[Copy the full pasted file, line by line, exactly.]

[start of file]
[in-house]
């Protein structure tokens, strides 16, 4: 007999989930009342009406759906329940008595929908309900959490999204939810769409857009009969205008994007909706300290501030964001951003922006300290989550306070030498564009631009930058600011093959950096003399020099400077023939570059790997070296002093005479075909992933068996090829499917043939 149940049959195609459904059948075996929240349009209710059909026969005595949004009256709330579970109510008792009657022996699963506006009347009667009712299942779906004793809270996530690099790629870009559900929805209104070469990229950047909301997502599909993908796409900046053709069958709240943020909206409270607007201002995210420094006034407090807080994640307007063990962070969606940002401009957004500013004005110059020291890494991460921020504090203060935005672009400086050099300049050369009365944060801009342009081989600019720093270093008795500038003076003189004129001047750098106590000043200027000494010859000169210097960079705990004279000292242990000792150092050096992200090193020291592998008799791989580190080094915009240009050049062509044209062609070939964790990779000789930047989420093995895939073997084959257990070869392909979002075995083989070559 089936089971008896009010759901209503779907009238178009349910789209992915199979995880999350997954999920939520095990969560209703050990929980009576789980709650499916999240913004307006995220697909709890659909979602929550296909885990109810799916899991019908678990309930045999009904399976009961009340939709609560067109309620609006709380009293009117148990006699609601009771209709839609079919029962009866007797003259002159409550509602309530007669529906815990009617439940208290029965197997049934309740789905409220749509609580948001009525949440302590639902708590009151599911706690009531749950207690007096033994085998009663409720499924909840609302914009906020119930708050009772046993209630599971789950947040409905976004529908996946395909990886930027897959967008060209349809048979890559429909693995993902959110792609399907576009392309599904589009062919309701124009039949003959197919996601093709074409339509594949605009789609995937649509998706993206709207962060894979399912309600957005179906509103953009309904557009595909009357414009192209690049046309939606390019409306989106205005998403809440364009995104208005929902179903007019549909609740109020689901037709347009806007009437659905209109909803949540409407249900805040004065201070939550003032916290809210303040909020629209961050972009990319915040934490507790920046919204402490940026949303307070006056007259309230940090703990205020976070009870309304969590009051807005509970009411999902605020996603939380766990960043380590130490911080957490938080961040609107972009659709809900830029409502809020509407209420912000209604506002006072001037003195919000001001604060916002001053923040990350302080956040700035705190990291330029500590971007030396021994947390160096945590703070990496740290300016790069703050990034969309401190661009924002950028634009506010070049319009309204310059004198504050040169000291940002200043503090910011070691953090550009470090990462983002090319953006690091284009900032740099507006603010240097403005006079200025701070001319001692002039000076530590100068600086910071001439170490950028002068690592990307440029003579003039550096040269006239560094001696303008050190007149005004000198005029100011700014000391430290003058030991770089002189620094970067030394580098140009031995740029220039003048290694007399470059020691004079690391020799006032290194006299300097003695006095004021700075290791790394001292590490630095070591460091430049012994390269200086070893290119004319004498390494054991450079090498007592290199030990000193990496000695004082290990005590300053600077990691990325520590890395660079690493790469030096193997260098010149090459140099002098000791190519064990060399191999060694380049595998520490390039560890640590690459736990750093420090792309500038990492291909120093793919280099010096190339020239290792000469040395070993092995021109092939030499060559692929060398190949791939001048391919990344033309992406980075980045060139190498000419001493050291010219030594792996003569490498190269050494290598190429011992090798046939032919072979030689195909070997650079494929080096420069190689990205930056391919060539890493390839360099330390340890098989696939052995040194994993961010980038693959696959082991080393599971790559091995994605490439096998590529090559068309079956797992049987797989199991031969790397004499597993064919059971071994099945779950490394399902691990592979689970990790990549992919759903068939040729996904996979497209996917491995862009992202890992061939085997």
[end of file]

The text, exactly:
[in-house]
């Protein structure tokens, strides 16, 4: 007999989930009342009406759906329940008595929908309900959490999204939810769409857009009969205008994007909706300290501030964001951003922006300290989550306070030498564009631009930058600011093959950096003399020099400077023939570059790997070296002093005479075909992933068996090829499917043939 149940049959195609459904059948075996929240349009209710059909026969005595949004009256709330579970109510008792009657022996699963506006009347009667009712299942779906004793809270996530690099790629870009559900929805209104070469990229950047909301997502599909993908796409900046053709069958709240943020909206409270607007201002995210420094006034407090807080994640307007063990962070969606940002401009957004500013004005110059020291890494991460921020504090203060935005672009400086050099300049050369009365944060801009342009081989600019720093270093008795500038003076003189004129001047750098106590000043200027000494010859000169210097960079705990004279000292242990000792150092050096992200090193020291592998008799791989580190080094915009240009050049062509044209062609070939964790990779000789930047989420093995895939073997084959257990070869392909979002075995083989070559 089936089971008896009010759901209503779907009238178009349910789209992915199979995880999350997954999920939520095990969560209703050990929980009576789980709650499916999240913004307006995220697909709890659909979602929550296909885990109810799916899991019908678990309930045999009904399976009961009340939709609560067109309620609006709380009293009117148990006699609601009771209709839609079919029962009866007797003259002159409550509602309530007669529906815990009617439940208290029965197997049934309740789905409220749509609580948001009525949440302590639902708590009151599911706690009531749950207690007096033994085998009663409720499924909840609302914009906020119930708050009772046993209630599971789950947040409905976004529908996946395909990886930027897959967008060209349809048979890559429909693995993902959110792609399907576009392309599904589009062919309701124009039949003959197919996601093709074409339509594949605009789609995937649509998706993206709207962060894979399912309600957005179906509103953009309904557009595909009357414009192209690049046309939606390019409306989106205005998403809440364009995104208005929902179903007019549909609740109020689901037709347009806007009437659905209109909803949540409407249900805040004065201070939550003032916290809210303040909020629209961050972009990319915040934490507790920046919204402490940026949303307070006056007259309230940090703990205020976070009870309304969590009051807005509970009411999902605020996603939380766990960043380590130490911080957490938080961040609107972009659709809900830029409502809020509407209420912000209604506002006072001037003195919000001001604060916002001053923040990350302080956040700035705190990291330029500590971007030396021994947390160096945590703070990496740290300016790069703050990034969309401190661009924002950028634009506010070049319009309204310059004198504050040169000291940002200043503090910011070691953090550009470090990462983002090319953006690091284009900032740099507006603010240097403005006079200025701070001319001692002039000076530590100068600086910071001439170490950028002068690592990307440029003579003039550096040269006239560094001696303008050190007149005004000198005029100011700014000391430290003058030991770089002189620094970067030394580098140009031995740029220039003048290694007399470059020691004079690391020799006032290194006299300097003695006095004021700075290791790394001292590490630095070591460091430049012994390269200086070893290119004319004498390494054991450079090498007592290199030990000193990496000695004082290990005590300053600077990691990325520590890395660079690493790469030096193997260098010149090459140099002098000791190519064990060399191999060694380049595998520490390039560890640590690459736990750093420090792309500038990492291909120093793919280099010096190339020239290792000469040395070993092995021109092939030499060559692929060398190949791939001048391919990344033309992406980075980045060139190498000419001493050291010219030594792996003569490498190269050494290598190429011992090798046939032919072979030689195909070997650079494929080096420069190689990205930056391919060539890493390839360099330390340890098989696939052995040194994993961010980038693959696959082991080393599971790559091995994605490439096998590529090559068309079956797992049987797989199991031969790397004499597993064919059971071994099945779950490394399902691990592979689970990790990549992919759903068939040729996904996979497209996917491995862009992202890992061939085997």